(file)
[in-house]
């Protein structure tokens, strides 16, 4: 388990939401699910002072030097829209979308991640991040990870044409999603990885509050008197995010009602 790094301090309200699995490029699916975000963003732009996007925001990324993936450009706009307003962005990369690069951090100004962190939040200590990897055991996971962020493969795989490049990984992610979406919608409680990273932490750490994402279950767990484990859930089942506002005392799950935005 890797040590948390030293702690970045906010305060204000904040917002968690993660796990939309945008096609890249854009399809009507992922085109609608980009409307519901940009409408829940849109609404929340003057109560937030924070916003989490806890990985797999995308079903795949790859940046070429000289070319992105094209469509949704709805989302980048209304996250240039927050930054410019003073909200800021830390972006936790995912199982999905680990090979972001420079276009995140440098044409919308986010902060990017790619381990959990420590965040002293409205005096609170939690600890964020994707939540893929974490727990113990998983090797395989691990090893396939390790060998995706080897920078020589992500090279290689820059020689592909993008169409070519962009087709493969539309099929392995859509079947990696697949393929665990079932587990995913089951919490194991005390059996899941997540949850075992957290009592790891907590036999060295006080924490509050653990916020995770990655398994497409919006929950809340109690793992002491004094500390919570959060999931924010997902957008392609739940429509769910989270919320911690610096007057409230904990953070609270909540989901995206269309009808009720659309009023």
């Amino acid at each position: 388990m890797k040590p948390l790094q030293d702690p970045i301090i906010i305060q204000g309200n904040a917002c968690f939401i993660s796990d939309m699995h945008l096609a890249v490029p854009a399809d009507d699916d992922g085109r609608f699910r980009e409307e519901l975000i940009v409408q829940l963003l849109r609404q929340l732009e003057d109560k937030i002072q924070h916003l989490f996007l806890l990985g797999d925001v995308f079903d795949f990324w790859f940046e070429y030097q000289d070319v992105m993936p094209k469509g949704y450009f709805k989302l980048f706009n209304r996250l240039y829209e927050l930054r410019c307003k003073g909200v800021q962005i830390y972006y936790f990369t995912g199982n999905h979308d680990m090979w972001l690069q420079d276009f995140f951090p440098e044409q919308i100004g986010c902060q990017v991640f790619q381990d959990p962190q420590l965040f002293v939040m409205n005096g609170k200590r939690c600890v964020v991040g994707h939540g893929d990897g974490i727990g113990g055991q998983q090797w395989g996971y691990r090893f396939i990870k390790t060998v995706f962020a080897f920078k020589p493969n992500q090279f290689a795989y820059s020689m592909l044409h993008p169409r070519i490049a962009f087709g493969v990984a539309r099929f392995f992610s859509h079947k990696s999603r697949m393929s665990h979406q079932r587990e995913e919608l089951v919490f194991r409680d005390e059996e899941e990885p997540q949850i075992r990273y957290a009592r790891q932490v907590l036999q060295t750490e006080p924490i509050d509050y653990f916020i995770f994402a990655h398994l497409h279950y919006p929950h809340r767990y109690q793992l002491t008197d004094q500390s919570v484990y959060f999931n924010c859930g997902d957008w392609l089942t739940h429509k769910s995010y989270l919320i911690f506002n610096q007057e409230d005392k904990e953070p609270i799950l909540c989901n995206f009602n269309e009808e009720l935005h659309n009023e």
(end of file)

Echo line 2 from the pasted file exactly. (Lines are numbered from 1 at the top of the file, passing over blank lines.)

């Protein structure tokens, strides 16, 4: 388990939401699910002072030097829209979308991640991040990870044409999603990885509050008197995010009602 790094301090309200699995490029699916975000963003732009996007925001990324993936450009706009307003962005990369690069951090100004962190939040200590990897055991996971962020493969795989490049990984992610979406919608409680990273932490750490994402279950767990484990859930089942506002005392799950935005 890797040590948390030293702690970045906010305060204000904040917002968690993660796990939309945008096609890249854009399809009507992922085109609608980009409307519901940009409408829940849109609404929340003057109560937030924070916003989490806890990985797999995308079903795949790859940046070429000289070319992105094209469509949704709805989302980048209304996250240039927050930054410019003073909200800021830390972006936790995912199982999905680990090979972001420079276009995140440098044409919308986010902060990017790619381990959990420590965040002293409205005096609170939690600890964020994707939540893929974490727990113990998983090797395989691990090893396939390790060998995706080897920078020589992500090279290689820059020689592909993008169409070519962009087709493969539309099929392995859509079947990696697949393929665990079932587990995913089951919490194991005390059996899941997540949850075992957290009592790891907590036999060295006080924490509050653990916020995770990655398994497409919006929950809340109690793992002491004094500390919570959060999931924010997902957008392609739940429509769910989270919320911690610096007057409230904990953070609270909540989901995206269309009808009720659309009023």